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Euro Robos Set Sights on American Shores

By Chris Hall March 31, 2016

The battle has well and truly begun in the cyberwar for the souls and the pockets of American investors, but while U.S. firms have so far taken the lead, European contenders are quietly building their strategies, with a view to a different kind of an American invasion.

Like American firms such as Betterment and Wealthfront, Europeans are developing "disruptive" technologies. But unlike their U.S. counterparts, the majority of these start-ups are not looking to draw clients away from incumbents. Rather, they are developing tools that will keep the humans in the game, pitching their wares to existing client relationship owners, including financial advisors, wealth managers and private banks.

“If robo-advice was the most popular theme, personalization struck me as the most important one,” blogged Benjamin Ensor, a research director at advisory firm Forrester, after a tech conference in London last month.

The Finovate Europe conference, which pitted financial technologies against each other, suggests European offerings are focusing on consensus and collaboration, attempting to bridge the gap between artificial intelligence and human interaction.

In the U.S., having been caught flat-footed by the first wave of now-established robo-advisors, traditional investment intermediaries have fought back, with large firms such as Charles Schwab, Invesco and BlackRock putting new tools in the hands of financial advisors.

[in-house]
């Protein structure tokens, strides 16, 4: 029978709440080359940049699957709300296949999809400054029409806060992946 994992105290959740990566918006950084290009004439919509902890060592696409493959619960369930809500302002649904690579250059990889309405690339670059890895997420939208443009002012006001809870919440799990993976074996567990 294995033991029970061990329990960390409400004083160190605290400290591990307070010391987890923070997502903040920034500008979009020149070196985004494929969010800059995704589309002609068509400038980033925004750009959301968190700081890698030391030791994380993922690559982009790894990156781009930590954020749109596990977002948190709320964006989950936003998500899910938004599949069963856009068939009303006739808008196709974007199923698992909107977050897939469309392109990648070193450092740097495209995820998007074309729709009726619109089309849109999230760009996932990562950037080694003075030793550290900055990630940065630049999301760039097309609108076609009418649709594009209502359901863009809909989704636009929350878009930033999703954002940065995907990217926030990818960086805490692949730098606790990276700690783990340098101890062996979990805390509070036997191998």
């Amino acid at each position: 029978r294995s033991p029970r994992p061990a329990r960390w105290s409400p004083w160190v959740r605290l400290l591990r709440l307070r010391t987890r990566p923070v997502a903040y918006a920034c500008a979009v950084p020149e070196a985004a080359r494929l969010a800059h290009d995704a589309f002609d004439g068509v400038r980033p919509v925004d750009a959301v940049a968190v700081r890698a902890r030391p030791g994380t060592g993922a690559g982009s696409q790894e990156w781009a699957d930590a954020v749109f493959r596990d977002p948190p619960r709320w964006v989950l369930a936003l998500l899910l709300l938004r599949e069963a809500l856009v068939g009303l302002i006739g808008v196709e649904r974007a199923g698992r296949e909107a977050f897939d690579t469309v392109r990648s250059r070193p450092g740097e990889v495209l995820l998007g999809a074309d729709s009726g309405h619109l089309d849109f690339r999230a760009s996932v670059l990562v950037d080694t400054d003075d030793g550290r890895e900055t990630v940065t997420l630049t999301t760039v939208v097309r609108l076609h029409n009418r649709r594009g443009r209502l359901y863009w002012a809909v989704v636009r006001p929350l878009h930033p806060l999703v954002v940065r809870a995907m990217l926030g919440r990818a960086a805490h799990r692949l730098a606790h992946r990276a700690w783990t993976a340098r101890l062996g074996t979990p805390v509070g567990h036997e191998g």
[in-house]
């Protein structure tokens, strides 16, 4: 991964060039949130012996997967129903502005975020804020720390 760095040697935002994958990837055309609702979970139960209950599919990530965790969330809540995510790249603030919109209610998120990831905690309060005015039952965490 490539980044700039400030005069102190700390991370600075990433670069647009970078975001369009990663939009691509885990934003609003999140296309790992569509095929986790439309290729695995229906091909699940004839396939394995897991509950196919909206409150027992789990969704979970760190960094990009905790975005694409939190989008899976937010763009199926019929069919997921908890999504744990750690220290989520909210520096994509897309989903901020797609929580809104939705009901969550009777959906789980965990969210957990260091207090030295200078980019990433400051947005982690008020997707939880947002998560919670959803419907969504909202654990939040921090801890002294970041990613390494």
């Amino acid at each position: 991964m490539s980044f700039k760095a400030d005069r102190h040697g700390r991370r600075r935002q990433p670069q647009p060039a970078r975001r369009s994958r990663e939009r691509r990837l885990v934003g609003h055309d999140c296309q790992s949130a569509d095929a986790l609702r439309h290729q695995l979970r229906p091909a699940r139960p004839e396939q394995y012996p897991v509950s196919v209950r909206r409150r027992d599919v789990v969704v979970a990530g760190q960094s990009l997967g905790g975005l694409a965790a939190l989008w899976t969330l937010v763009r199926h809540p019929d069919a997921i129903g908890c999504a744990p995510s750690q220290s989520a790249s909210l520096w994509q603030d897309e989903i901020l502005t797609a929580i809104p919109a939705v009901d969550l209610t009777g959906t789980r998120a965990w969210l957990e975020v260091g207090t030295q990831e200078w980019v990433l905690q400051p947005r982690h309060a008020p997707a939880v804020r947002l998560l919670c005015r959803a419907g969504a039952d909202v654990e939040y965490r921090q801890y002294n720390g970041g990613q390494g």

Automated platforms evolving

The initial robo-advisor combination of low fees, algorithm-driven vanilla investment options and intuitive web-based functionality – seen as a cost-effective, scalable way of meeting low-level investment needs – has long since acquired higher levels of sophistication.

Newer features – Value at Risk (VaR)-based risk management, performance tracking, live consultation – deployed in the battle for the mass affluent have also convinced many that robo-advisors can play a key role higher up the wealth management spectrum.


Yet sampling the European robos on display at Finovate in London suggests the key to success for robo-advisors in the high net worth realm depends on artificial intelligence delivering personalized service on a cost-effective basis to a client sector that has responded to the uncertain returns of the post-crisis world by pushing back on fees.